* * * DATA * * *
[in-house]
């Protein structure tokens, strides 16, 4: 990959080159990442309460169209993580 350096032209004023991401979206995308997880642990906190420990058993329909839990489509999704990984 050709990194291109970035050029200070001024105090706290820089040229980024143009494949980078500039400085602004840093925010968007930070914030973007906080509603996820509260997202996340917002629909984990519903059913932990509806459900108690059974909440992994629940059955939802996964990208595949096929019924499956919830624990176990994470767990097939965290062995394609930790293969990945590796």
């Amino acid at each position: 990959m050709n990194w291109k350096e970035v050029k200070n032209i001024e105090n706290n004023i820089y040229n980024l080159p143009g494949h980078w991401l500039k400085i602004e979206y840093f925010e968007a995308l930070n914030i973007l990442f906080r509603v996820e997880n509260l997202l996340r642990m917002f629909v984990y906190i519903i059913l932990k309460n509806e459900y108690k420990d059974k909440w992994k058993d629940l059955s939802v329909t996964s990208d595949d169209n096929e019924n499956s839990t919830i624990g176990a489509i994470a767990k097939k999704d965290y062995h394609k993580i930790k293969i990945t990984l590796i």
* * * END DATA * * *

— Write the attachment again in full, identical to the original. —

[in-house]
């Protein structure tokens, strides 16, 4: 990959080159990442309460169209993580 350096032209004023991401979206995308997880642990906190420990058993329909839990489509999704990984 050709990194291109970035050029200070001024105090706290820089040229980024143009494949980078500039400085602004840093925010968007930070914030973007906080509603996820509260997202996340917002629909984990519903059913932990509806459900108690059974909440992994629940059955939802996964990208595949096929019924499956919830624990176990994470767990097939965290062995394609930790293969990945590796």
């Amino acid at each position: 990959m050709n990194w291109k350096e970035v050029k200070n032209i001024e105090n706290n004023i820089y040229n980024l080159p143009g494949h980078w991401l500039k400085i602004e979206y840093f925010e968007a995308l930070n914030i973007l990442f906080r509603v996820e997880n509260l997202l996340r642990m917002f629909v984990y906190i519903i059913l932990k309460n509806e459900y108690k420990d059974k909440w992994k058993d629940l059955s939802v329909t996964s990208d595949d169209n096929e019924n499956s839990t919830i624990g176990a489509i994470a767990k097939k999704d965290y062995h394609k993580i930790k293969i990945t990984l590796i």